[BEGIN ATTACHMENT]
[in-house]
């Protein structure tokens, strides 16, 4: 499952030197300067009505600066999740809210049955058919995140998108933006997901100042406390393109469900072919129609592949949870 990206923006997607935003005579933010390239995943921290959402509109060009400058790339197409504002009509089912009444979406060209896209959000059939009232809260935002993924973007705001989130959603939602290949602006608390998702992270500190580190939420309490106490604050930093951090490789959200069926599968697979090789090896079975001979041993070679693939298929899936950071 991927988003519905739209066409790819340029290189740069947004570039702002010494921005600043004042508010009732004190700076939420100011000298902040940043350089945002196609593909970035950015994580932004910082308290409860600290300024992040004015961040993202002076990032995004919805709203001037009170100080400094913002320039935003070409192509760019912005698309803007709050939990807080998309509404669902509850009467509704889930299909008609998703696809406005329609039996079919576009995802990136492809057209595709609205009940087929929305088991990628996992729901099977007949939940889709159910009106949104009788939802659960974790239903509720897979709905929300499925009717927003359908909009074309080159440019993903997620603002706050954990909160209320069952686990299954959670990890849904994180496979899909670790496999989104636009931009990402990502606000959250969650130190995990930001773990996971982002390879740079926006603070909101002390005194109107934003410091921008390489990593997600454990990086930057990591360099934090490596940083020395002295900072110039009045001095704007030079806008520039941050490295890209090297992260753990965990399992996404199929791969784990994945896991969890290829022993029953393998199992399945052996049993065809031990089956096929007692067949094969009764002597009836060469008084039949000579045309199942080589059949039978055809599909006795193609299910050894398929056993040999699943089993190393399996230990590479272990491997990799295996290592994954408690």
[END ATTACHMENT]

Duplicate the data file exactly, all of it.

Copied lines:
[in-house]
């Protein structure tokens, strides 16, 4: 499952030197300067009505600066999740809210049955058919995140998108933006997901100042406390393109469900072919129609592949949870 990206923006997607935003005579933010390239995943921290959402509109060009400058790339197409504002009509089912009444979406060209896209959000059939009232809260935002993924973007705001989130959603939602290949602006608390998702992270500190580190939420309490106490604050930093951090490789959200069926599968697979090789090896079975001979041993070679693939298929899936950071 991927988003519905739209066409790819340029290189740069947004570039702002010494921005600043004042508010009732004190700076939420100011000298902040940043350089945002196609593909970035950015994580932004910082308290409860600290300024992040004015961040993202002076990032995004919805709203001037009170100080400094913002320039935003070409192509760019912005698309803007709050939990807080998309509404669902509850009467509704889930299909008609998703696809406005329609039996079919576009995802990136492809057209595709609205009940087929929305088991990628996992729901099977007949939940889709159910009106949104009788939802659960974790239903509720897979709905929300499925009717927003359908909009074309080159440019993903997620603002706050954990909160209320069952686990299954959670990890849904994180496979899909670790496999989104636009931009990402990502606000959250969650130190995990930001773990996971982002390879740079926006603070909101002390005194109107934003410091921008390489990593997600454990990086930057990591360099934090490596940083020395002295900072110039009045001095704007030079806008520039941050490295890209090297992260753990965990399992996404199929791969784990994945896991969890290829022993029953393998199992399945052996049993065809031990089956096929007692067949094969009764002597009836060469008084039949000579045309199942080589059949039978055809599909006795193609299910050894398929056993040999699943089993190393399996230990590479272990491997990799295996290592994954408690």